I first posted this blog in 2009.
I’ve been active most of my life either taking long walks to get away from my overcrowded home. Our door was always open to family members and friends; hence, our small Harlem apartment was many times filled with relatives and friends. Taking long walks from 145th Street to 125th Street, through Central Park and down to 59th Street was part of my young years.
When I moved out to L.A. I continued to walk, swim at the local pool, and practice yoga with Lilias who had a show on TV. At that time, exercise wasn’t a big thing as it is today. I never thought of my activity as an exercise regimen. These were just some things I enjoyed doing. I didn’t get into a formal exercise program until I joined the gym some years later. I began going to an aerobics class and worked out on the weight machines. This was followed by a step aerobics class until my knees gave out. No matter how hard I worked out, I could never keep up with others in those classes. Refusing to punish my body any further, I dropped out and did my own thing when I felt like it. Though I saw no dramatic changes in my weight or my physique, I did notice that my stamina increased, I became more flexible, and my strength improved. Over the years, while I don’t participate in any of the high energy exercises enjoyed by many young people, I am like the turtle, slow and steady, knowing that it is a lifetime endeavor.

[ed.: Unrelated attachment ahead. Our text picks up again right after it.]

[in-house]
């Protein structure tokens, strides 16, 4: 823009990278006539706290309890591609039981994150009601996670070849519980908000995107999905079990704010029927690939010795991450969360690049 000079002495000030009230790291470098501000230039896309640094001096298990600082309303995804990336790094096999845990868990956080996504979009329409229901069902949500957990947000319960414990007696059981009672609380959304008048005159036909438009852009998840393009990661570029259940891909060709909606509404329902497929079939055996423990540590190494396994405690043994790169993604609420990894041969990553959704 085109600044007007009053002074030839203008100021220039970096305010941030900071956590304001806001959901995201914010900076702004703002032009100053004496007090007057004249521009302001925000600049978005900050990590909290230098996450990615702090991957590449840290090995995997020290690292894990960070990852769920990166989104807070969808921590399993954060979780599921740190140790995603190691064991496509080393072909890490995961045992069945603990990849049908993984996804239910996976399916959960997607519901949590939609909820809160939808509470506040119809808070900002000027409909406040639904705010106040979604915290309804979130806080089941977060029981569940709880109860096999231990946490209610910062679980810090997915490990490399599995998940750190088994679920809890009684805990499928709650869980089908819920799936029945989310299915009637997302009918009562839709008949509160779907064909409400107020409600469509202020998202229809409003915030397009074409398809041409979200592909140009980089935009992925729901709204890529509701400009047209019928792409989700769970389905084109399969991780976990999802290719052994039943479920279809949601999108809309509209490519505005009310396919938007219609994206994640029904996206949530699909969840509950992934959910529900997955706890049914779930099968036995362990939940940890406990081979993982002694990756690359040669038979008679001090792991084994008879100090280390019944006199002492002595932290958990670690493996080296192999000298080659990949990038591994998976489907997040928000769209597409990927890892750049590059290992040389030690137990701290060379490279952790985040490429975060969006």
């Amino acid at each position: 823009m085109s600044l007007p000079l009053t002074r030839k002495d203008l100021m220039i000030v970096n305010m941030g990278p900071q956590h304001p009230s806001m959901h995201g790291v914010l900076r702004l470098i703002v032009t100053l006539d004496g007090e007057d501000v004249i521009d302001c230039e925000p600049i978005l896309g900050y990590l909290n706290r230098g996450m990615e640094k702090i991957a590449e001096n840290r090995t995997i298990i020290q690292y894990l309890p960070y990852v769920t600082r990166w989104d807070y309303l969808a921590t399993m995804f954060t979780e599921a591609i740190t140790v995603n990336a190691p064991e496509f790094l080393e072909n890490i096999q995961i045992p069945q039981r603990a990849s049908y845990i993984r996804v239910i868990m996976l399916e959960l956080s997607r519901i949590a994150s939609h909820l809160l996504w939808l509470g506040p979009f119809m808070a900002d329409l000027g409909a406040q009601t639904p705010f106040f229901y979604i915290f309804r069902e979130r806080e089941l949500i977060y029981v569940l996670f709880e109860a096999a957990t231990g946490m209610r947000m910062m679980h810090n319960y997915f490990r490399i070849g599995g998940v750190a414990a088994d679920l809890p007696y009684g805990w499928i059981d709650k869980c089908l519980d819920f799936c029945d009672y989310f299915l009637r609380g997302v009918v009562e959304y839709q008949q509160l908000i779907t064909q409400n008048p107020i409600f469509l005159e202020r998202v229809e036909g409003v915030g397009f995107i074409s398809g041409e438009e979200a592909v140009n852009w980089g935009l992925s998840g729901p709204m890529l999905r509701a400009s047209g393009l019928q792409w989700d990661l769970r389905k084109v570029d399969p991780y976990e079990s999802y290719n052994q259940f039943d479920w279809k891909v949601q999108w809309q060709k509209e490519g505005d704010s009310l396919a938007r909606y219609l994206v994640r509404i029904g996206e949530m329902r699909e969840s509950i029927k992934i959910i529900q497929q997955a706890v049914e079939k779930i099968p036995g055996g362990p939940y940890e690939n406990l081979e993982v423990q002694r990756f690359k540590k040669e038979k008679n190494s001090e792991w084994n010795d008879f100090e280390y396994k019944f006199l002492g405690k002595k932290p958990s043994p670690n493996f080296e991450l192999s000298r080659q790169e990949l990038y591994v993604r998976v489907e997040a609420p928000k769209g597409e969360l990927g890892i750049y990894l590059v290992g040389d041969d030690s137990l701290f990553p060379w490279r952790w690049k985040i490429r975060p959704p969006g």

Studies show that regular exercise improves overall health,
- improves stamina
- boosts the immune system, making your body more resistant to disease and infection
- helps prevent obesity
- reduces the risk of heart disease
- acts as a natural tranquilizer to help relieve stress, anxiety and depression
- lubricates joints, thus easing aches and pains associated with arthritis
- helps build strong, denser bones and decreases the risk of crippling osteoporosis
- staves off, or improves many of the common disorders typically associated with aging
- promotes an active life.
The American Heritage Dictionary defines the word “exercise” as activity that requires physical or mental exertion, especially performed to develop or maintain fitness. There are many ways to include physical activity into your everyday routine. The best kiind of physical activity is one where you are doing something you enjoy. I know a lady in her seventies who dances around her house daily to music she enjoys. And another who spends her day in her garden. And still another in her eighties who practices yoga and swims. I have a friend who at 102 still bowls. Whichever activity you choose to do, it should be part of your life.
It’s never too late to begin as long as you have a doctor’s approval especially if you have been inactive for a long time. Remember, a little exercise goes a long way.
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